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Tesla Wall Charger Installed - Some Tips

Got the Tesla wall charger installed at the cabin. Normally I would hire an electrician for anything beyond a light fixture install, but it is impossible to get any contractors to return a phone call let alone quote and complete a job in the Cascades right now. The good news is this is a pretty straightforward install for anyone who has a novice level of home wiring. I think it took me maybe 2 hours taking my time because...well...electricity :D A few tips that might help others:

1/ You only need 6/2 wire. Lots of threads say you need 6/3, but you don't. 6/2 will have the two hot leads you need plus a ground wire. I bought the 6/3 and ended up using the 3rd wire for ground and just trimming back the ground wire. Not only will 6/2 be cheaper (6/3 is about $5-$6 per foot right now), but a lot easier to work with as these are seriously stiff wires.
2/ Make sure you get the right breaker. I bought before looking and got the wrong one. Not tragic, but worth opening up your service panel and taking some pics prior.

I went from 5mi/hr on 110 to about 45 mi/hr. Plus the Tesla chargers look cool as hell :cool:
Screen Shot 2021-08-16 at 1.58.08 PM.png
 

ATPMSD

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I have read that 6/3 on a 60 amp breaker (to pull 48 amps) isn’t to code.

This statement is fairly common:

“While its common to use a 6-gauge wire for 60-amp breakers in practice, it's best to use a 4-gauge wire if you're installing a 60-amp subpanel. 60-amp breaker panels controlling several circuits can draw a max of 60 amps before the subpanel breaker trips.”

So 6-gauge is generally acceptable for a single wall connector Installation.
 

Sophias_dad

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I bought the 6/3 and ended up using the 3rd wire for ground and just trimming back the ground wire.
I'd wager that's actually not allowed, and the powers that be would have had you cap off the white and just used the ground as ground.

That exposed NMB is not really allowed, and 60 amps in #6 NMB is not allowed.

As another has pointed out, rear entry should have been used. Even as it stands, the nearest clamp/staple should be no more than 12" away from the fixture, and that clamp looks like its really close to 12"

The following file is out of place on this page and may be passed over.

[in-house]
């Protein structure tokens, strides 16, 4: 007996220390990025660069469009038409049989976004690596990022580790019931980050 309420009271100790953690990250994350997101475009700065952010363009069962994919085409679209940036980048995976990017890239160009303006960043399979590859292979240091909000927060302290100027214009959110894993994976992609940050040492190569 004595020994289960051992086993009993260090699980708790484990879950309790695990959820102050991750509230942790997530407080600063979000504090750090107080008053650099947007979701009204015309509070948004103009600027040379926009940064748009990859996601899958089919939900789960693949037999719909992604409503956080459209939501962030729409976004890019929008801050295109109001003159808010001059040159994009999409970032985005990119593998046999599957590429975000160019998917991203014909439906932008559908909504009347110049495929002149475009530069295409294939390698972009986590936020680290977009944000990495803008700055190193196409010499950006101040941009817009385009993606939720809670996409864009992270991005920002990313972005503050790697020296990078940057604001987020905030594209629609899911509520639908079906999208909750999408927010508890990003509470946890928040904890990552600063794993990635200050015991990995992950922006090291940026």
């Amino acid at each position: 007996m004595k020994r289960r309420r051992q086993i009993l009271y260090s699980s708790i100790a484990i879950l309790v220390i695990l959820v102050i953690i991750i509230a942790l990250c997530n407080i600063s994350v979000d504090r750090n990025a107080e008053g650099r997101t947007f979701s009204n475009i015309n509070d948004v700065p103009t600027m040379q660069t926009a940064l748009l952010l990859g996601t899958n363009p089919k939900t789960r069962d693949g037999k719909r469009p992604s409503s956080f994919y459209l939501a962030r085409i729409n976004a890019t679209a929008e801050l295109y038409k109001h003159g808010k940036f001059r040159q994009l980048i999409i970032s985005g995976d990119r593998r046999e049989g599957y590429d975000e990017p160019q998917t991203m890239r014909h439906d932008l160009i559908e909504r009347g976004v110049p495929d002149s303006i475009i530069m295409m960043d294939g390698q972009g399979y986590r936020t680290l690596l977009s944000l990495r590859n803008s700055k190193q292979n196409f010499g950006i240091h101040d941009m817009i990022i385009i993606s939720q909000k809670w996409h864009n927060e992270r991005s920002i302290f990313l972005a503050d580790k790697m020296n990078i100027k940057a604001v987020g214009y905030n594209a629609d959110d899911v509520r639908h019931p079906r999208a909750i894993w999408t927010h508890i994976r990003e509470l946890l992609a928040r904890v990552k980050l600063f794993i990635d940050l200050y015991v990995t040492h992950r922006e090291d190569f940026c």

Please tell me there's a cable clamp on top of that HPWC.
 
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This statement is fairly common:

“While its common to use a 6-gauge wire for 60-amp breakers in practice, it's best to use a 4-gauge wire if you're installing a 60-amp subpanel. 60-amp breaker panels controlling several circuits can draw a max of 60 amps before the subpanel breaker trips.”

So 6-gauge is generally acceptable for a single wall connector Installation.
Gen 3 installation guide says to use 6awg. Others can explain why better than me.
 
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Sophias_dad

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Gen 3 installation guide says to use 6awg. Others can explain why better than me.

Here's the actual line:
If installing for maximum power, use minimum 6 AWG, 90° C-rated copper wire for conductors.
NOTE: Upsize conductors if necessary.


Since NMB is only 60C rated, the idea that 6AWG NMB satisfies that requirement is incorrect. The terminals allow for #12 through #4 wire to connect, most likely so #4 NMB can be used if needed.
 
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EVer Hopeful

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Jul 7, 2021
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<pedantic>

Plus ...

You're supposed to "neatly wrap excess cord round the housing counter clockwise and secure the handle in the side dock" 😈

</pedantic>


btw, I second both of these sentiments from Trip McNealy "While we applaud your DIY effort and persistence to getting the job done, please please get a copy of the NEC (National Electric Code) book and read up the proper codes for wiring, breakers, and the like"
 
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Rocky_H

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At no point anywhere in this thread does the OP mention what size breaker/circuit this is. That is irritating anyway, but from the line about getting 45 mph of charging speed, that does seem to imply a 60A breaker setting.

That 6 gauge Romex cable is ABSOLUTELY NOT ALLOWED for a 60A circuit. You may switch that to a 50A breaker to get it back within safe limits.
 
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ATPMSD

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Mar 12, 2021